Quiet in the House
There was far less activity inside the Statehouse. Some lawmakers came to the doors at the top of the steps to gawk. A few went outside to listen for a few minutes before coming back in.
House Speaker Jay Lucas, a Republican from Hartsville, said in an interview he was frustrated that the legislative process had ground to a halt. A massive education overhaul bill stalled out in the Senate last week, meaning that any major changes to the education system or its funding formula will likely have to wait until 2020.
Lucas said he wants to continue hearing teachers' input, but he worries their rally will backfire.
"What I worry about with the rally itself is that support in the House will begin to erode for education reform, something none of us wants to see," Lucas said. "We are desperate for input from anybody who can help us with these issues ... A lot of energy outside could be better directed."
The state budget for the 2019-20 fiscal year will likely include a raise of 4 to 10 percent for all teachers, with newer teachers receiving the larger raises. None of the funding inequities that were highlighted in a landmark 2014 S.C. Supreme Court decision, Abbeville v. South Carolina, have been addressed.
Like Spearman, Republican Gov. Henry McMaster invoked the scorn of teachers this week when he said in a statement that “teachers leaving their classrooms sends the wrong message to students.”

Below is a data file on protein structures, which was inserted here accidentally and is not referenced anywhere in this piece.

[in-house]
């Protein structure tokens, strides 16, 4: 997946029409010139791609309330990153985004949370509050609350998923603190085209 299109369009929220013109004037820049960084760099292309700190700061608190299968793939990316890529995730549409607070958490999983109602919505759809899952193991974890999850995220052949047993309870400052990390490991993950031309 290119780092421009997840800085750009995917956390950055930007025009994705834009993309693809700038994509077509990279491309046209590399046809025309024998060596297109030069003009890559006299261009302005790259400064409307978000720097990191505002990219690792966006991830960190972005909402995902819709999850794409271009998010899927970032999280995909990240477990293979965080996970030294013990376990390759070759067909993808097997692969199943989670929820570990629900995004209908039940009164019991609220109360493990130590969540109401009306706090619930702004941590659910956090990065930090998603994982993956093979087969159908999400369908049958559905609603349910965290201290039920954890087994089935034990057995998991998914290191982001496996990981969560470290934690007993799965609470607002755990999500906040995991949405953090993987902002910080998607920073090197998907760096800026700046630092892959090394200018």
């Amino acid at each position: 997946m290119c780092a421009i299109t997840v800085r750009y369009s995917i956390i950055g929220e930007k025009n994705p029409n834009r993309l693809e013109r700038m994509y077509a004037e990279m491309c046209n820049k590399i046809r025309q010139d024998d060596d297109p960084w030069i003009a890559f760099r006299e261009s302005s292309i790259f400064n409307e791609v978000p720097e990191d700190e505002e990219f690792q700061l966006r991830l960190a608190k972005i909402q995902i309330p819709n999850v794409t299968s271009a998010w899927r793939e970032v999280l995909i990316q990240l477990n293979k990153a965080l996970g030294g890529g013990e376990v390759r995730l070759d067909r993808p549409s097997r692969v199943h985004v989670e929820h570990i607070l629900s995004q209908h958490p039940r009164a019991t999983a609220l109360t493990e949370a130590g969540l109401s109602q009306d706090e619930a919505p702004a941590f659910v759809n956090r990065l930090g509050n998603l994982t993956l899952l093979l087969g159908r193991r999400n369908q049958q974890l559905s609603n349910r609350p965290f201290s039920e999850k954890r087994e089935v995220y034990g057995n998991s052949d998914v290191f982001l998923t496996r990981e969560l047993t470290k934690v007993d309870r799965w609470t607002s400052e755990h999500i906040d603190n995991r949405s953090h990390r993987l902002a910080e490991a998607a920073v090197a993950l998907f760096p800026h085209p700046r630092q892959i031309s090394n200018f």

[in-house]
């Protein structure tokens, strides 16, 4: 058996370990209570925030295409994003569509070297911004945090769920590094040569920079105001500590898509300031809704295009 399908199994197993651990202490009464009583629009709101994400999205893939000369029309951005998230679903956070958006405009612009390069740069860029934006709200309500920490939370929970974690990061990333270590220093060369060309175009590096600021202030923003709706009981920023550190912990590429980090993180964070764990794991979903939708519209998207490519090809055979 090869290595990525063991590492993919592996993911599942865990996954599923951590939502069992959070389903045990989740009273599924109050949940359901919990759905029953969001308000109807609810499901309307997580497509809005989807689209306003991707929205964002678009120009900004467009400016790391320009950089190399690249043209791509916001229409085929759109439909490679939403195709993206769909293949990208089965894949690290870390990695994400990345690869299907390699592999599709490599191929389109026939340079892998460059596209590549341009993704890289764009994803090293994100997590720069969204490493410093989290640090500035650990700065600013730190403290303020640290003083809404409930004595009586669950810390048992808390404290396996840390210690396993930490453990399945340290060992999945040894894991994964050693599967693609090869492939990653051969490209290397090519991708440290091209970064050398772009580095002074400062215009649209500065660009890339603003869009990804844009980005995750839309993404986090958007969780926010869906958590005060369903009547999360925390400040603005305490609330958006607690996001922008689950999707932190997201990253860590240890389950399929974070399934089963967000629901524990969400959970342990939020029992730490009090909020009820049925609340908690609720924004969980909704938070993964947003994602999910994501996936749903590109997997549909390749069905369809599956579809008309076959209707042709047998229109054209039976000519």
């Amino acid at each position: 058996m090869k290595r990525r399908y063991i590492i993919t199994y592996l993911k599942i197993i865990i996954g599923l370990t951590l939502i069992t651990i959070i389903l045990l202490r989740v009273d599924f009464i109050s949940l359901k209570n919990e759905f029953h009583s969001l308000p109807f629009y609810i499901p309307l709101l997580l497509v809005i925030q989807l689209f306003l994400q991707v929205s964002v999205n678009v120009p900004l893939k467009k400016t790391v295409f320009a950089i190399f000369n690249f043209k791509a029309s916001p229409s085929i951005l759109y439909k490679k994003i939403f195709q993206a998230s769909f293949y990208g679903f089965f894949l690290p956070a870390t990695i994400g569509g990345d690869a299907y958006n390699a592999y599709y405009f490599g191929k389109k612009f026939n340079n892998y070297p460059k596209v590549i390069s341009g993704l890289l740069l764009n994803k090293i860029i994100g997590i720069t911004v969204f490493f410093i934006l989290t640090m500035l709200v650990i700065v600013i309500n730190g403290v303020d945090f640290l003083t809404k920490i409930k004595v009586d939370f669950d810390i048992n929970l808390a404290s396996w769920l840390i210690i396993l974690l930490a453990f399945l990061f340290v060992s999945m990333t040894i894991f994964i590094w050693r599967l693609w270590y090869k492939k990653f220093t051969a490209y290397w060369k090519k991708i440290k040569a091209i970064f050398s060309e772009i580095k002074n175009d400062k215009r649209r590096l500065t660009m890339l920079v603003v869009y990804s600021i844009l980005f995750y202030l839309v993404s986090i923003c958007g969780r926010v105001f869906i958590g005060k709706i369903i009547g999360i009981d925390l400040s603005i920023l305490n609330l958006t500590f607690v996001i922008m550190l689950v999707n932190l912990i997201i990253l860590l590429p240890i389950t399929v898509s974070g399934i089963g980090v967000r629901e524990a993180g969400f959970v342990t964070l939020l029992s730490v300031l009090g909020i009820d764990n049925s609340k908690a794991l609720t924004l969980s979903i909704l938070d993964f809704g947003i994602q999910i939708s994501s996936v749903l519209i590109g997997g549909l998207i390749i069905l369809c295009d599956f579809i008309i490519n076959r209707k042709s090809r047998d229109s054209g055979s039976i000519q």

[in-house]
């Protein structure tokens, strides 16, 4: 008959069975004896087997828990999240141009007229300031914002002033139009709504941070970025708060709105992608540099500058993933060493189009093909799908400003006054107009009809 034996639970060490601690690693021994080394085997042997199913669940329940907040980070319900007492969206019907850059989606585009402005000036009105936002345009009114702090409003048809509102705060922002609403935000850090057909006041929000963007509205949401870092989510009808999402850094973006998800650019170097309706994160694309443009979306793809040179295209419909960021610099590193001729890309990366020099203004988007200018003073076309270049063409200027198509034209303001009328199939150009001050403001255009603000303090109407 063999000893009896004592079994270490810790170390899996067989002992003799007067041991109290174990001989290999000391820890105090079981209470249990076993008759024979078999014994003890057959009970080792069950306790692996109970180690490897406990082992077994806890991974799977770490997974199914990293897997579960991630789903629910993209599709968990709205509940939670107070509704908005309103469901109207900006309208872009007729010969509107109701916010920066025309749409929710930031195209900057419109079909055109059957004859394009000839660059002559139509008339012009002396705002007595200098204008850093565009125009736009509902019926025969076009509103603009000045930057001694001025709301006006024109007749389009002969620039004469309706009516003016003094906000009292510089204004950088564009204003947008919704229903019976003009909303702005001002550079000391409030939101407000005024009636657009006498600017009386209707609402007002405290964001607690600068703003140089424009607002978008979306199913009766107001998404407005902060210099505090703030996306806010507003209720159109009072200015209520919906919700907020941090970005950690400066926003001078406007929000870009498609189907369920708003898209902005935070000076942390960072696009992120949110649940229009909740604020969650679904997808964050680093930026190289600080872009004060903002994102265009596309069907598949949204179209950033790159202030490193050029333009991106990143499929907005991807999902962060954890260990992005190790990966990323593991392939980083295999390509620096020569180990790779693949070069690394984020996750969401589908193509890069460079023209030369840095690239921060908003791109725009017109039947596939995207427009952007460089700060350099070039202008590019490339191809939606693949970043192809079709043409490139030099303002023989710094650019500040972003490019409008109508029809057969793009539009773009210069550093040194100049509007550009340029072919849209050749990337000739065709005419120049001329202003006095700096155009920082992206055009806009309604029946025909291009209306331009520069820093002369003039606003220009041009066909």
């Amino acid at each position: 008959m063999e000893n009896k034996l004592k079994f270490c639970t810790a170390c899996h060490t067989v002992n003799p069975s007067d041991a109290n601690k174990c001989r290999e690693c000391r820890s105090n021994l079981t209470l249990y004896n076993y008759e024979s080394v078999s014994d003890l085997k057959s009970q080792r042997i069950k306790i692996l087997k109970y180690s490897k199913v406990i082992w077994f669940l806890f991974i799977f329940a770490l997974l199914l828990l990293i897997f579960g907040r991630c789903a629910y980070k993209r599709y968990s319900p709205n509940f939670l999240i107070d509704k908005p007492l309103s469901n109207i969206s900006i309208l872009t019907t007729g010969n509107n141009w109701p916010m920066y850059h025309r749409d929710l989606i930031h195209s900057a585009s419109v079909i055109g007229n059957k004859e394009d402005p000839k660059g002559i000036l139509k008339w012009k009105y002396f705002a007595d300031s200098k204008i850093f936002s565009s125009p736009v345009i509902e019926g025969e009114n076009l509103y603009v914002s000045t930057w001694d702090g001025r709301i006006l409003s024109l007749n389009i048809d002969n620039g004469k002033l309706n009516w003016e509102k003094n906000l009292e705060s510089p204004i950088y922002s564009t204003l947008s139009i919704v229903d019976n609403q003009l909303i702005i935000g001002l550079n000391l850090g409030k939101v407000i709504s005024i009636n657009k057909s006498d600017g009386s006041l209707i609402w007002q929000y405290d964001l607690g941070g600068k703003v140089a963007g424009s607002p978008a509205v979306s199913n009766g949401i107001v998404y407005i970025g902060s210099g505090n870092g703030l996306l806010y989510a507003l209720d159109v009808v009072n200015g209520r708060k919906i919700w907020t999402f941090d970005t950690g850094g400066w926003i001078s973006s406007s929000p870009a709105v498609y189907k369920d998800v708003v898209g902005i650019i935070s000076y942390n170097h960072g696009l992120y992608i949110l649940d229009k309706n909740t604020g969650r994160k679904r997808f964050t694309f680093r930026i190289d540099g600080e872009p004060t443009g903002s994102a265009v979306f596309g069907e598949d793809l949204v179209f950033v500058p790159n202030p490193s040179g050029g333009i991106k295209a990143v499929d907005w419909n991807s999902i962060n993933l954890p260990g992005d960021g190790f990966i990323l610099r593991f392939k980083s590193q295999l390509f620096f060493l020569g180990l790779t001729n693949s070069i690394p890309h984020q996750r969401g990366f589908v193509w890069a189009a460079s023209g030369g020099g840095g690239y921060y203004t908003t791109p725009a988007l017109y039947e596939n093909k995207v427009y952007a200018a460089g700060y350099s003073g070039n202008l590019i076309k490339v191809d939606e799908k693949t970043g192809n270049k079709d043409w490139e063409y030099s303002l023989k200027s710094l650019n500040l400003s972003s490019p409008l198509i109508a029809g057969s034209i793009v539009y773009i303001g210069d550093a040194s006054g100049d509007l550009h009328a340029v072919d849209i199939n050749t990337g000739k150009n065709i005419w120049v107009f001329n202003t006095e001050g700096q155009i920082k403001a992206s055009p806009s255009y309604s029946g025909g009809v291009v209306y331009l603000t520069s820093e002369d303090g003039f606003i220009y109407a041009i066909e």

While McMaster said he wanted teachers to stay in school, he said the rally would be “helpful” in demonstrating the energy around the issue to state lawmakers.
“I’m frustrated, they’re frustrated, parents are frustrated, everybody’s frustrated,” McMaster told The Post and Courier in his Statehouse office while the roars of the rally could be heard outside. “I think everybody knows we have to fix our weak spots in education or we risk losing a lot.”
McMaster reiterated his calls for the Senate to pass a bill as soon as possible so that lawmakers could work out any differences between that and the House proposal this year.
It was not immediately clear what portion of the crowd consisted of teachers. Teacher organizer Nicole Walker said the protest had 6,672 RSVPs on Eventbrite as of Wednesday morning, a figure that included both teachers and supporters. The state Department of Public Safety's estimate at 11 a.m. placed the total number of participants at 10,000.
"We will absolutely be planning a follow-up rally for the fall," Walker said, "and we hope the Legislature will understand that the tardy bell has rung."
Seanna Adcox, Jamie Lovegrove, Andy Shain and Mikaela Porter contributed to this report.